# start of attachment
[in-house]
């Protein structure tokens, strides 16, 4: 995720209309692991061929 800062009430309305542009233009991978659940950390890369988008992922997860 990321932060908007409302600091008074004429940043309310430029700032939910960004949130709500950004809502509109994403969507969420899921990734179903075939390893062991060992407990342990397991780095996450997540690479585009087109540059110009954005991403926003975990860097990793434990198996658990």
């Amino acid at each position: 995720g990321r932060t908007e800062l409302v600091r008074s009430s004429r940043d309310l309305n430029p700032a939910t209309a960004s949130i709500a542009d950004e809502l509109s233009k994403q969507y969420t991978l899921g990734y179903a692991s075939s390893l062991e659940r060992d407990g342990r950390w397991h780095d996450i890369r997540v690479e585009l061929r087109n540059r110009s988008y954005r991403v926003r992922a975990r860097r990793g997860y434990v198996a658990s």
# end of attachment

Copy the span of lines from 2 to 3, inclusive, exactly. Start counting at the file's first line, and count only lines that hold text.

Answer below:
């Protein structure tokens, strides 16, 4: 995720209309692991061929 800062009430309305542009233009991978659940950390890369988008992922997860 990321932060908007409302600091008074004429940043309310430029700032939910960004949130709500950004809502509109994403969507969420899921990734179903075939390893062991060992407990342990397991780095996450997540690479585009087109540059110009954005991403926003975990860097990793434990198996658990």
């Amino acid at each position: 995720g990321r932060t908007e800062l409302v600091r008074s009430s004429r940043d309310l309305n430029p700032a939910t209309a960004s949130i709500a542009d950004e809502l509109s233009k994403q969507y969420t991978l899921g990734y179903a692991s075939s390893l062991e659940r060992d407990g342990r950390w397991h780095d996450i890369r997540v690479e585009l061929r087109n540059r110009s988008y954005r991403v926003r992922a975990r860097r990793g997860y434990v198996a658990s």